Two-way efforts to clarify how much money nonprofits can be used to support or oppose Colorado’s voting measures before exposing their donors could allow so-called black-money groups to keep their money secret often.
Two nonprofit political organizations that often work against each other in Colorado polling programs – the Liberal-based Bell Policy Center and the Conservative-based Colorance Action Advance – support. Senate Bill 237which unanimously approved the state Senate on Thursday.
The bill, funded by Senate President Steve Fenberg, Boulder Democrat, and Senate Minority Leader Chris Holbert, Douglas County Republican, will require nonprofit organizations to disclose their sponsors only if their spending is in two or more steps. votes exceed 30% of their total. use more than three years. If they use only one vote, the expenditure cannot exceed 20% of their total expenditure for three years if they want to keep their donors secret.
The current state law requires disclosure if it is identified that supporting or opposing voting measures is the “main goal” of a nonprofit political organization. But the interesting thing is that the law does not say how that should be decided.
“There is a lack of transparency at the moment about what (nonprofits) can do about voting issues,” said Michael Fields, senior consultant for Advance Colorado Action.
Holbert said the idea of the move was to set criteria for the Colorado State Secretary’s Office when it comes to investigating fundraising campaign complaints about nonprofit political organizations, which are often called dark money groups because they generally do not have to disclose. their donors. Organizations are often the target of criticism because of their long portfolios and strong influence in political campaigns.
“This provides clarity about what the government should or should not do,” Holbert said. “I don’t think it allows groups to do anything new or different.”
The bill will go into effect on September 1, but Holbert said the move will not affect any pending complaints or claims surrounding them.
Not everyone is happy with the bill. Secretary of State Jena Griswold, a Democrat, does not support the move.
“The Office of the Secretary of State does not support this law as it is currently being prepared,” sent Annie Orloff, a spokeswoman for the agency.
But Orloff could not state the office’s objections and neither Griswold nor one of his deputies testified at a Tuesday committee meeting on the 237th Senate Bill.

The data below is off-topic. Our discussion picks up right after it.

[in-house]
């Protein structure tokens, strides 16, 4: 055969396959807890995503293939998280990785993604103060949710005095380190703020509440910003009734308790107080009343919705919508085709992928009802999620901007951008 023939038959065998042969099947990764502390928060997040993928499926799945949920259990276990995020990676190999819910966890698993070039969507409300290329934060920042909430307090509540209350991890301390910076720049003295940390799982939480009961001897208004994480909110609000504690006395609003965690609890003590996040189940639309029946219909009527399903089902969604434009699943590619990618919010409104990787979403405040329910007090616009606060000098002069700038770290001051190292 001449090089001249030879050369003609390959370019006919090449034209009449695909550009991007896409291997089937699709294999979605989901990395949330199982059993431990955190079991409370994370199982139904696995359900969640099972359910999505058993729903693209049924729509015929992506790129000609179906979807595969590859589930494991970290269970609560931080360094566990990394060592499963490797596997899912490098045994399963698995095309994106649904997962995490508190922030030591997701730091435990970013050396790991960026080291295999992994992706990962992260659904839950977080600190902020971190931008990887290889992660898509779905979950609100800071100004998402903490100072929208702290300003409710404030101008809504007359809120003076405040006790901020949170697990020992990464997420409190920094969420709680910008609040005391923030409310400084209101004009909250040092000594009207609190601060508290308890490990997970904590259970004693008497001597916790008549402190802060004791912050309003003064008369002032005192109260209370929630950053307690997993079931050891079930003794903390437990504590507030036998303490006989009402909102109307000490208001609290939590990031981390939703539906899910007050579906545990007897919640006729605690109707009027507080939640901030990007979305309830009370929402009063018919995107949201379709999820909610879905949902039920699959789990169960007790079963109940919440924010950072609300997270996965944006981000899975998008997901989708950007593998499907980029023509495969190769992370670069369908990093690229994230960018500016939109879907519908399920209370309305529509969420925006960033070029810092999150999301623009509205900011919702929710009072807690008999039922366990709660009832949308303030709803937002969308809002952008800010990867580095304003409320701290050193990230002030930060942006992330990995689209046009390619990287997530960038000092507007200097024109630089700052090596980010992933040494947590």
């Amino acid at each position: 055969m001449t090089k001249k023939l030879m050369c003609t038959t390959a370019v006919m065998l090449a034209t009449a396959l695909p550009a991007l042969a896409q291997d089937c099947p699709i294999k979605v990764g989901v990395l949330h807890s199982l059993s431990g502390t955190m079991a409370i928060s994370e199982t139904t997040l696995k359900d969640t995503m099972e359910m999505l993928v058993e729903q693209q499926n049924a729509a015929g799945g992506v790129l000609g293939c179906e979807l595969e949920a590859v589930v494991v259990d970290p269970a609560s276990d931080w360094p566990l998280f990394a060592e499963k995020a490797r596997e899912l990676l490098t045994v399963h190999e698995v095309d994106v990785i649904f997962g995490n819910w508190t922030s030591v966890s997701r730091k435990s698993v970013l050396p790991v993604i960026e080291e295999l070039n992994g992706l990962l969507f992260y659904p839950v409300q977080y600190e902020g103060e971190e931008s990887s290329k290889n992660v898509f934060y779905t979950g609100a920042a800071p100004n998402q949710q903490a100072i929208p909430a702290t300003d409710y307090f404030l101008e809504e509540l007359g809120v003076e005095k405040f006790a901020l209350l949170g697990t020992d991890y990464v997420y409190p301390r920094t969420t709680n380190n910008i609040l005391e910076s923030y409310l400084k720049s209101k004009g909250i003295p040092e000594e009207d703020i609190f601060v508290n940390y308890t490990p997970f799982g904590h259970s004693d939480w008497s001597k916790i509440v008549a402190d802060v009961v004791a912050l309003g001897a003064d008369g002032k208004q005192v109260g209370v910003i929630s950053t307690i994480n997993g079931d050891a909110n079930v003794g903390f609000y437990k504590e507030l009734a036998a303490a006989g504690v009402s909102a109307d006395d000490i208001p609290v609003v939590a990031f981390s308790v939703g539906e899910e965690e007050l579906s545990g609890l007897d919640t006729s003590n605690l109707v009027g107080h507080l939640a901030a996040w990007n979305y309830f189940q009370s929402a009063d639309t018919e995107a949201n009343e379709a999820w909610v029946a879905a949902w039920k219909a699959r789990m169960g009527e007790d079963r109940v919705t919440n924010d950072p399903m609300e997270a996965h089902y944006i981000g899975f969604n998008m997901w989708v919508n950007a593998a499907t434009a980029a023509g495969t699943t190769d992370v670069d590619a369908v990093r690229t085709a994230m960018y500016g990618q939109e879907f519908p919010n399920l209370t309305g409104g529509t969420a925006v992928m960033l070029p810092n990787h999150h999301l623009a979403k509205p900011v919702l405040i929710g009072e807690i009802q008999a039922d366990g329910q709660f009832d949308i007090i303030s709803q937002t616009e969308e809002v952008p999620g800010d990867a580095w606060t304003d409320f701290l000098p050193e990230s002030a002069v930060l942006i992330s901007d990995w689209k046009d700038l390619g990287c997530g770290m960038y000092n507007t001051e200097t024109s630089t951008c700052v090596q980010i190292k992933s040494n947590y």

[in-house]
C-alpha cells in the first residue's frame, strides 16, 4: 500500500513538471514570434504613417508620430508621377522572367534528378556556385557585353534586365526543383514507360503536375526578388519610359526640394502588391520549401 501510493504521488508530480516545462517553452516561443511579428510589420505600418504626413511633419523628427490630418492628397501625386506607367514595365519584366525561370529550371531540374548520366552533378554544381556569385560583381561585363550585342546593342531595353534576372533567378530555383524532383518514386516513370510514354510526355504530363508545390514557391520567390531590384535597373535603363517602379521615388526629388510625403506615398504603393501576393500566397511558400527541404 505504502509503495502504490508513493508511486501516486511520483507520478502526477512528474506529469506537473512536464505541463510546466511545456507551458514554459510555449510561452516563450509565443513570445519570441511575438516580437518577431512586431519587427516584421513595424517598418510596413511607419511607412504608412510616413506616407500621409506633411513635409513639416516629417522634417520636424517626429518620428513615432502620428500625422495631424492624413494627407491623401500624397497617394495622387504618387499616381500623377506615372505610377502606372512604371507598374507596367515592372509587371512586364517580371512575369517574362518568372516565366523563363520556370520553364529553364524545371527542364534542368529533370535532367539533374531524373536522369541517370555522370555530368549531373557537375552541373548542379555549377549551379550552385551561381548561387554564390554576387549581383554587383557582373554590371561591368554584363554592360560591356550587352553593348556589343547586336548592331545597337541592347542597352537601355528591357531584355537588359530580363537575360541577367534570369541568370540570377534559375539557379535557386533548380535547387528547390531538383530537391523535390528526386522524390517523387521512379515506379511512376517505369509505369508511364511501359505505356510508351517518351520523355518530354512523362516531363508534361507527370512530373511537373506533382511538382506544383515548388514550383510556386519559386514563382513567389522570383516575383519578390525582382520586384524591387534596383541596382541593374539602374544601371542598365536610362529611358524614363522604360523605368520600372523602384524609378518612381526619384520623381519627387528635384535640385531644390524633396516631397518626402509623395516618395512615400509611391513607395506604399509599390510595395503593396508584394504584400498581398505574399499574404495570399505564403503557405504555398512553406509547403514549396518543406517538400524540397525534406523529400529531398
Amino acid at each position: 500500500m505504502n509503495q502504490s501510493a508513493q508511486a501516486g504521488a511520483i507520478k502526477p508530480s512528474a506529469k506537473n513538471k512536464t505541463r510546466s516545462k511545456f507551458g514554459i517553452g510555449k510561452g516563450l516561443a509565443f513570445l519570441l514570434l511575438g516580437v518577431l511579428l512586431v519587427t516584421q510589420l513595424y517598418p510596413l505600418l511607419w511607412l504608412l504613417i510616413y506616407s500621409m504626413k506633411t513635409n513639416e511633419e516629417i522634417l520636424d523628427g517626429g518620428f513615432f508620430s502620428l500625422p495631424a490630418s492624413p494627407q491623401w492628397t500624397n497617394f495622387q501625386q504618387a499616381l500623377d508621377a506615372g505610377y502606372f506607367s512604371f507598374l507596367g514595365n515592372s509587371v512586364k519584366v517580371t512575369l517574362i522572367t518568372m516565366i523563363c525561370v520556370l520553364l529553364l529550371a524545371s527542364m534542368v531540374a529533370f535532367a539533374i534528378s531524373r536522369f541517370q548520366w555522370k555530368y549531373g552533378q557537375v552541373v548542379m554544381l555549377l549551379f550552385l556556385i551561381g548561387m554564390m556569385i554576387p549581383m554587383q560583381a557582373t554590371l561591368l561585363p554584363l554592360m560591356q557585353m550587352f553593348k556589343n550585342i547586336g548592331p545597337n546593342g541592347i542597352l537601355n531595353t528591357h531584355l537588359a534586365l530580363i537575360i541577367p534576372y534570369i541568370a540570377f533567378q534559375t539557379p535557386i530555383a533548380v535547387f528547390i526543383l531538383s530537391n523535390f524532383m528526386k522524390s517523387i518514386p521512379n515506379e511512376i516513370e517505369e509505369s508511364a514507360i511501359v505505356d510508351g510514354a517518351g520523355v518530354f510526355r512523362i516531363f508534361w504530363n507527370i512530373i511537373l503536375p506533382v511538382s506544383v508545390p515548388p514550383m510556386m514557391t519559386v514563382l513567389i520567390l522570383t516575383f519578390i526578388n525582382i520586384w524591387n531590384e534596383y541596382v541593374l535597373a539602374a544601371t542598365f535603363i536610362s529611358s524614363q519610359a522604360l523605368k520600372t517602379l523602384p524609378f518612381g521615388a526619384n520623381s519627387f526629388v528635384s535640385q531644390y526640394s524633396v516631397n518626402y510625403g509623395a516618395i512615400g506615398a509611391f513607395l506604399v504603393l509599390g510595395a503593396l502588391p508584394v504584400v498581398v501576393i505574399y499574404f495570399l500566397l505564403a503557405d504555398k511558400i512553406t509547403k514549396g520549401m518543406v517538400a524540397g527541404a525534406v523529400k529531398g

Complaining campaign funding pending
The move comes as the predecessor of Advance Colorado Action, Unite for Colorado, another non-profit nonprofit organization, is protesting a $ 40,000 fine from the Office of the Minister of State and an order exposing its donors after spending $ 4 million in 2020 supporting or opposing three different votes. plans.
Expenditure ended up being about 23% of the $ 17.2 million that the group spent in 2020, all went for conservative or Republican reasons. The case is being heard by a Denver District Court judge.
Since a bill that seeks to set the disclosure limit to 30% of three years of group spending, it will be rare for non-profit-making organizations in voting programs to establish a requirement to register as an issue committee and disclose donors, for considering a Colorado Sun Examination of the past tax documents of such groups.
Colorado is not the only state that is struggling to determine when the use of nonprofits in politics should disclose where their money comes from, said Ciara Torres-Spelliscy, a law professor at Stetson University in Florida who specializes in campaign finance.
“Based on how you read the ‘main purpose test,’ it excuses the big political consumers,” he said. “The good thing about having a good line definition is even more clear when the government tries to enforce the law. It puts political activists in Colorado in notice when the disclosure begins and when it does not take place.
But he added that spreading the 30% measure over three years would also facilitate groups seeking disclosure by keeping their spending below the limit.
“Our democracy does not work without good money disclosure in politics,” he said.
Dark money groups spend millions in Colorado
In 2019 and 2020, seven of the 15 main constituents of state color polling stations in Colorado were non-profit organizations. $ 22 million from the seven non-profit organizations accounted for 28% of total spending of $ 78.4 million over a two-year period.
Sometimes such spending led to complaints about campaign finances.
Two national non-profit organizations that often fund free voting measures were the subject of a complaint lodged late last year which was finally rejected because it was not filed within 180 days after the complainants learned of the alleged violations.
The North Fund, one of the main grievances, spent around $ 6.8 million on Colorado’s 2020 voting plans, while the Thirteenth Fund, another group complained, spent $ 5.8 million.
Senate 237 Bill is now moving to the White House, where it also has bilateral funding.
Colorado Sun correspondent Sun correspondent Jesse Paul contributed to this report.